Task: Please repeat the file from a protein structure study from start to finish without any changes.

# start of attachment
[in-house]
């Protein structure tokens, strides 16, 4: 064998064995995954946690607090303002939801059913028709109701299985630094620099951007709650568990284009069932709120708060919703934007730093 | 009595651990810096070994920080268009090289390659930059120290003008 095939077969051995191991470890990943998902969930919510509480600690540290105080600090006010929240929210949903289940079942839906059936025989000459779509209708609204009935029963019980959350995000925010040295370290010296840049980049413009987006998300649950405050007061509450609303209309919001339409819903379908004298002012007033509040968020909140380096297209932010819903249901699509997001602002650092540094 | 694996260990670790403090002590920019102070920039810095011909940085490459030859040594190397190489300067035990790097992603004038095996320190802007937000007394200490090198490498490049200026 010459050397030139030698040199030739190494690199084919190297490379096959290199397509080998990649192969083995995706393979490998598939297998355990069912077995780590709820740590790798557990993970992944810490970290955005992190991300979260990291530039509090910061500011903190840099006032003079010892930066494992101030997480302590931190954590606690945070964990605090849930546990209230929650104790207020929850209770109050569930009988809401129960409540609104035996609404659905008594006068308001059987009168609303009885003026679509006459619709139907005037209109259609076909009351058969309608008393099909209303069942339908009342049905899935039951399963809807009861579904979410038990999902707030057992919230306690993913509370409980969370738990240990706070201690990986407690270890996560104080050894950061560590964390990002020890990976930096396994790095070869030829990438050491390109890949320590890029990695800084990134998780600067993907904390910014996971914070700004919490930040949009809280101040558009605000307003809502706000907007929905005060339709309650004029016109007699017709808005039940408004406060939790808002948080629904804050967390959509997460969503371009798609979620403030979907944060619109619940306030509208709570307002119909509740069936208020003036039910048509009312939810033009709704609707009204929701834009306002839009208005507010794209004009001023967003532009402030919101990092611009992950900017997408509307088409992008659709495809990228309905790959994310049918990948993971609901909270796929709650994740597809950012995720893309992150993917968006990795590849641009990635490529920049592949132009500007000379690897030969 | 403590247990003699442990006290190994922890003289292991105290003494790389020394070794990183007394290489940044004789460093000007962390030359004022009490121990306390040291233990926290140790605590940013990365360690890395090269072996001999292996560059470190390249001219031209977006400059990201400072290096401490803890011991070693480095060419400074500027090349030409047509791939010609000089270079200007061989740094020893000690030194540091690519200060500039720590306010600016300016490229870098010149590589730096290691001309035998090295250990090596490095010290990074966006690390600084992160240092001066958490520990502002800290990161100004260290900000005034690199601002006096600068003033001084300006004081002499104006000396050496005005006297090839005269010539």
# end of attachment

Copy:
[in-house]
């Protein structure tokens, strides 16, 4: 064998064995995954946690607090303002939801059913028709109701299985630094620099951007709650568990284009069932709120708060919703934007730093 | 009595651990810096070994920080268009090289390659930059120290003008 095939077969051995191991470890990943998902969930919510509480600690540290105080600090006010929240929210949903289940079942839906059936025989000459779509209708609204009935029963019980959350995000925010040295370290010296840049980049413009987006998300649950405050007061509450609303209309919001339409819903379908004298002012007033509040968020909140380096297209932010819903249901699509997001602002650092540094 | 694996260990670790403090002590920019102070920039810095011909940085490459030859040594190397190489300067035990790097992603004038095996320190802007937000007394200490090198490498490049200026 010459050397030139030698040199030739190494690199084919190297490379096959290199397509080998990649192969083995995706393979490998598939297998355990069912077995780590709820740590790798557990993970992944810490970290955005992190991300979260990291530039509090910061500011903190840099006032003079010892930066494992101030997480302590931190954590606690945070964990605090849930546990209230929650104790207020929850209770109050569930009988809401129960409540609104035996609404659905008594006068308001059987009168609303009885003026679509006459619709139907005037209109259609076909009351058969309608008393099909209303069942339908009342049905899935039951399963809807009861579904979410038990999902707030057992919230306690993913509370409980969370738990240990706070201690990986407690270890996560104080050894950061560590964390990002020890990976930096396994790095070869030829990438050491390109890949320590890029990695800084990134998780600067993907904390910014996971914070700004919490930040949009809280101040558009605000307003809502706000907007929905005060339709309650004029016109007699017709808005039940408004406060939790808002948080629904804050967390959509997460969503371009798609979620403030979907944060619109619940306030509208709570307002119909509740069936208020003036039910048509009312939810033009709704609707009204929701834009306002839009208005507010794209004009001023967003532009402030919101990092611009992950900017997408509307088409992008659709495809990228309905790959994310049918990948993971609901909270796929709650994740597809950012995720893309992150993917968006990795590849641009990635490529920049592949132009500007000379690897030969 | 403590247990003699442990006290190994922890003289292991105290003494790389020394070794990183007394290489940044004789460093000007962390030359004022009490121990306390040291233990926290140790605590940013990365360690890395090269072996001999292996560059470190390249001219031209977006400059990201400072290096401490803890011991070693480095060419400074500027090349030409047509791939010609000089270079200007061989740094020893000690030194540091690519200060500039720590306010600016300016490229870098010149590589730096290691001309035998090295250990090596490095010290990074966006690390600084992160240092001066958490520990502002800290990161100004260290900000005034690199601002006096600068003033001084300006004081002499104006000396050496005005006297090839005269010539």